40 percent lower mortality risk ... Another observation that may be interpreted
in this direction is that Asian women are less frequently affected by breast
cancer. Their soy-rich diet contains large amounts of another type of
phytoestrogens, isoflavones. On the other hand, scientists fear that isoflavones
might imitate the growth-promoting properties of real hormones and, thus,
accelerate hormone-dependent tumors such as breast cancer and prostate cancer.
"It has not yet been finally determined whether lignans in the body imitate the
hormone effect or, on the contrary, counteract it,""
Plant Estrogen May Cut Breast Cancer - WebMD, 3/20/07 -
"A diet rich in estrogen-like compounds found in
flaxseed, tea, and many plants may help curb breast cancer after menopause ...
Women with the highest lignan intake were 17% less likely to be diagnosed with
breast cancer during the study than those with the lowest intake"
More support for soy's protection against prostate cancer - Nutra USA,
2/13/06 - "High intake of food items rich in
phytoestrogens was associated with a decreased risk of prostate cancer. The
odds ratio (OR) [the risk compared to a standard of 1.00] comparing the
highest to the lowest quartile of intake was 0.74"
Veggies in Diet May Cut Lung Cancer Risk - WebMD, 9/27/05 -
"the people who consumed the highest amount of
phytoestrogens from food had nearly half the lung cancer risk as those with
the lowest phytoestrogen intake from food" [Abstract]
Supplements for Menopausal Symptoms (Soy and Red Clover Isoflavones, Black
Cohosh, and Progesterone Cream) review - ConsumerLab.com, 8/2/05
Phytoestrogens May Not Prevent Breast Cancer - WebMD, 2/4/04
Phytoestrogens May Shield Against Endometrial Cancer - Natural Foods
Phytoestrogen review - ConsumerLab.com, 7/16/02
- Soy and Health:
What's the Scoop? Most Recent Addition to Soy Research Shows Lower Breast
Cancer Risk - WebMD, 12/21/00
Phytochemicals: Nutrients Whose Time Has Come - Nutrition Science News,
Breast development in the first 2 years of life: an association with
soy-based infant formulas - J Pediatr Gastroenterol Nutr. 2008
Feb;46(2):191-5 - "We suggest that phytoestrogens
impose a preserving effect on breast tissue that is evolved in early
infancy, leading eventually to a slower waning of infantile breast tissue"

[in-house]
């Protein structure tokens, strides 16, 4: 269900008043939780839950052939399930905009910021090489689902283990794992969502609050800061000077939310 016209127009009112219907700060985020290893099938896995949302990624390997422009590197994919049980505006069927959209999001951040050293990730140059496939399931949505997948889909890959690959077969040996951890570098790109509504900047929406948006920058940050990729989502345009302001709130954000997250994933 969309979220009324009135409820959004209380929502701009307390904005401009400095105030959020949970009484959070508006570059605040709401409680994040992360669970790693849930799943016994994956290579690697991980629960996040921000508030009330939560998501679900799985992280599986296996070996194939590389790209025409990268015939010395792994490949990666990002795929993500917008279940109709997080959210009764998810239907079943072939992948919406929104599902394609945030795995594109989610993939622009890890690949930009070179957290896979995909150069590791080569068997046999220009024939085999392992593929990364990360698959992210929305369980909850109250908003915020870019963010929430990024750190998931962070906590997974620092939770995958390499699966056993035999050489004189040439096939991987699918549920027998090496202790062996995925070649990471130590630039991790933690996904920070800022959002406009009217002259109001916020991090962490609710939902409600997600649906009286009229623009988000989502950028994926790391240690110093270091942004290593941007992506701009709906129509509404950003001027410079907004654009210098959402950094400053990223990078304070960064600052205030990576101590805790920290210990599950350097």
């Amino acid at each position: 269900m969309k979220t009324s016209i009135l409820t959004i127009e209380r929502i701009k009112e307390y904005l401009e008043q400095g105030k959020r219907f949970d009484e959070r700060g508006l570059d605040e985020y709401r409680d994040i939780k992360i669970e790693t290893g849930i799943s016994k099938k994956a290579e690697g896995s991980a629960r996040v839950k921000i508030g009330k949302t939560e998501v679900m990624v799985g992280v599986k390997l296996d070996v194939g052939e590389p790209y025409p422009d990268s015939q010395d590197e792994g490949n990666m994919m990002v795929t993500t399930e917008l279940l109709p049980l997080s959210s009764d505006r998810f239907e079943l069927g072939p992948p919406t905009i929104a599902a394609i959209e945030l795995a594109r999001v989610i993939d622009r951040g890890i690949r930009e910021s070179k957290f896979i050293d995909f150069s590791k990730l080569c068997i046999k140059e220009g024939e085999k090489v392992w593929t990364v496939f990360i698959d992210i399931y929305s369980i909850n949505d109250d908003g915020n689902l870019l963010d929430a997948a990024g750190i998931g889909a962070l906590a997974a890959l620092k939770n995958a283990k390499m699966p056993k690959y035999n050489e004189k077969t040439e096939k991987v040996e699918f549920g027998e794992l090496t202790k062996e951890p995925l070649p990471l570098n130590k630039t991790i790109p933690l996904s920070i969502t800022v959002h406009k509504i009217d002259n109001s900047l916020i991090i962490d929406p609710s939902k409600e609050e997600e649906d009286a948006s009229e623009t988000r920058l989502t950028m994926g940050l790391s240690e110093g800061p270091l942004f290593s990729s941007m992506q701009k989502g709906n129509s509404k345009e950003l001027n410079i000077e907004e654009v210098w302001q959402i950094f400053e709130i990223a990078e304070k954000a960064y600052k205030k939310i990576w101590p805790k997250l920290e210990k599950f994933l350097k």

Exposure to the phytoestrogen daidzein attenuates apomorphine-induced penile
erection concomitant with plasma testosterone level reduction in dose and
time-related manner in adult rats - Urology. 2007 Sep;70(3):613-7 -
"The phytoestrogen daidzein has the potential to
adversely affect erectile function in a dose and time-related manner that is
at least partly attributable to androgen deficiency. These findings
implicate that phytoestrogens, especially isoflavones, if overconsumed for a
long period, might be a novel risk factor for erectile dysfunction"
Phytoestrogens and indicators of breast cancer prognosis - Nutr Cancer.
2006;56(1):3-10 - "In women with higher intakes of
phytoestrogens, there was a 32% reduction in the odds of being diagnosed
with any stage of cancer other than stage 1 (95% confidence interval, CI =
0.49-0.93; P = 0.02), a 38% reduction in odds of being diagnosed with
positive lymphovascular invasion (95% CI = 0.40-0.95; P = 0.03), and a 66%
increase in the odds of being diagnosed with a positive progesterone
Dietary Phytoestrogen Intake Is Associated with Reduced Colorectal Cancer
Risk - J Nutr. 2006 Dec;136(12):3046-3053 - "Dietary lignan intake was
associated with a significant reduction in colorectal cancer risk [OR (T3
vs. T1) = 0.73; 95% CI: 0.56, 0.94], as was isoflavone intake [OR (T3 vs.
T1) = 0.71"
Dietary intake of phytoestrogens, estrogen receptor-beta polymorphisms and
the risk of prostate cancer - Prostate. 2006 Aug 18 -
"Our study provides strong evidence that high intake
of phytoestrogens substantially reduce prostate cancer risk among men with
specific polymorphic variation in the promoter region of the estrogen
Dietary phytoestrogens and lung cancer risk - JAMA. 2005 Sep
Phytoestrogen supplement use by women - J Nutr 2003 Jun;133(6):1983S-6S
"Until safety with respect to breast cancer is
established, phytoestrogen supplements should not be recommended,
particularly for women at high risk of breast cancer"